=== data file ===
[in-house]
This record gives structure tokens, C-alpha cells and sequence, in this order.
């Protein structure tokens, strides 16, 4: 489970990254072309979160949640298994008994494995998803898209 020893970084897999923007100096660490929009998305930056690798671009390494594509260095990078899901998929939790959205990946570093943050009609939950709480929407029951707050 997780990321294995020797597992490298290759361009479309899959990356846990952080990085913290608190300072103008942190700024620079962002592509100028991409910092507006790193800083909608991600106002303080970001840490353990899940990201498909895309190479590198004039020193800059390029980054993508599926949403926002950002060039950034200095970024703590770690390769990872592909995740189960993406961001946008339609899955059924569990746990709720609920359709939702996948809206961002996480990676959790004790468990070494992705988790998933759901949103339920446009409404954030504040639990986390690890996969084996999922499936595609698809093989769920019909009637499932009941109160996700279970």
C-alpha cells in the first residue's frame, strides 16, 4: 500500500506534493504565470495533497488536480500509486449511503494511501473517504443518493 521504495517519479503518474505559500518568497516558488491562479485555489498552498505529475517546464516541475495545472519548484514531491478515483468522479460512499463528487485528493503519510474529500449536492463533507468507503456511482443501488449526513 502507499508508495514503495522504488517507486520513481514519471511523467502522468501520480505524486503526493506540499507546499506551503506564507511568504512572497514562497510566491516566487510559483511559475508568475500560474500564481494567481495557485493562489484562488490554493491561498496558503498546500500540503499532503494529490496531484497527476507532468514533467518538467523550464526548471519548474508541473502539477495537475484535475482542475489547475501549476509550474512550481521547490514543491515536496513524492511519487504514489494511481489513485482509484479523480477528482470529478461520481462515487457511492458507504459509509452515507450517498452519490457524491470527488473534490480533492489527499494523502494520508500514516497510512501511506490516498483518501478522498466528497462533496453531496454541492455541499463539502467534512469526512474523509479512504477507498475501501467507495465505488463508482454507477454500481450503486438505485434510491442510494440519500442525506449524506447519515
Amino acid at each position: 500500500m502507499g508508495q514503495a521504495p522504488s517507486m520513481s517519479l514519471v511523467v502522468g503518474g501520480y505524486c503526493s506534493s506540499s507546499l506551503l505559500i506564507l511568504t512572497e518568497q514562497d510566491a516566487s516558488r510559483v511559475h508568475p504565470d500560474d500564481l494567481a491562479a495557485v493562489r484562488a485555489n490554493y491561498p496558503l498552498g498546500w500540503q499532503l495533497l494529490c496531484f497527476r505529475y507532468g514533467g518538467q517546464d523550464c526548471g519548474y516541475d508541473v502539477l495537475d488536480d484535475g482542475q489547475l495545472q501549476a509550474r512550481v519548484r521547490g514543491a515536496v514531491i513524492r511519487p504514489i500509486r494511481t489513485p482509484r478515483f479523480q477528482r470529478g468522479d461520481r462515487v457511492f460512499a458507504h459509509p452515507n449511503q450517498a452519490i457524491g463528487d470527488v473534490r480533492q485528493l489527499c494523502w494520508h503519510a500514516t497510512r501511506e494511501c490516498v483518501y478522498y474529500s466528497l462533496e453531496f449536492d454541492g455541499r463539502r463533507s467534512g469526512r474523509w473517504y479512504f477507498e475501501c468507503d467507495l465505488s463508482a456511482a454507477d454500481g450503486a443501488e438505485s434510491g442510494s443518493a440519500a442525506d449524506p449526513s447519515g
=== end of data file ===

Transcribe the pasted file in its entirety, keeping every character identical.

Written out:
[in-house]
This record gives structure tokens, C-alpha cells and sequence, in this order.
């Protein structure tokens, strides 16, 4: 489970990254072309979160949640298994008994494995998803898209 020893970084897999923007100096660490929009998305930056690798671009390494594509260095990078899901998929939790959205990946570093943050009609939950709480929407029951707050 997780990321294995020797597992490298290759361009479309899959990356846990952080990085913290608190300072103008942190700024620079962002592509100028991409910092507006790193800083909608991600106002303080970001840490353990899940990201498909895309190479590198004039020193800059390029980054993508599926949403926002950002060039950034200095970024703590770690390769990872592909995740189960993406961001946008339609899955059924569990746990709720609920359709939702996948809206961002996480990676959790004790468990070494992705988790998933759901949103339920446009409404954030504040639990986390690890996969084996999922499936595609698809093989769920019909009637499932009941109160996700279970």
C-alpha cells in the first residue's frame, strides 16, 4: 500500500506534493504565470495533497488536480500509486449511503494511501473517504443518493 521504495517519479503518474505559500518568497516558488491562479485555489498552498505529475517546464516541475495545472519548484514531491478515483468522479460512499463528487485528493503519510474529500449536492463533507468507503456511482443501488449526513 502507499508508495514503495522504488517507486520513481514519471511523467502522468501520480505524486503526493506540499507546499506551503506564507511568504512572497514562497510566491516566487510559483511559475508568475500560474500564481494567481495557485493562489484562488490554493491561498496558503498546500500540503499532503494529490496531484497527476507532468514533467518538467523550464526548471519548474508541473502539477495537475484535475482542475489547475501549476509550474512550481521547490514543491515536496513524492511519487504514489494511481489513485482509484479523480477528482470529478461520481462515487457511492458507504459509509452515507450517498452519490457524491470527488473534490480533492489527499494523502494520508500514516497510512501511506490516498483518501478522498466528497462533496453531496454541492455541499463539502467534512469526512474523509479512504477507498475501501467507495465505488463508482454507477454500481450503486438505485434510491442510494440519500442525506449524506447519515
Amino acid at each position: 500500500m502507499g508508495q514503495a521504495p522504488s517507486m520513481s517519479l514519471v511523467v502522468g503518474g501520480y505524486c503526493s506534493s506540499s507546499l506551503l505559500i506564507l511568504t512572497e518568497q514562497d510566491a516566487s516558488r510559483v511559475h508568475p504565470d500560474d500564481l494567481a491562479a495557485v493562489r484562488a485555489n490554493y491561498p496558503l498552498g498546500w500540503q499532503l495533497l494529490c496531484f497527476r505529475y507532468g514533467g518538467q517546464d523550464c526548471g519548474y516541475d508541473v502539477l495537475d488536480d484535475g482542475q489547475l495545472q501549476a509550474r512550481v519548484r521547490g514543491a515536496v514531491i513524492r511519487p504514489i500509486r494511481t489513485p482509484r478515483f479523480q477528482r470529478g468522479d461520481r462515487v457511492f460512499a458507504h459509509p452515507n449511503q450517498a452519490i457524491g463528487d470527488v473534490r480533492q485528493l489527499c494523502w494520508h503519510a500514516t497510512r501511506e494511501c490516498v483518501y478522498y474529500s466528497l462533496e453531496f449536492d454541492g455541499r463539502r463533507s467534512g469526512r474523509w473517504y479512504f477507498e475501501c468507503d467507495l465505488s463508482a456511482a454507477d454500481g450503486a443501488e438505485s434510491g442510494s443518493a440519500a442525506d449524506p449526513s447519515g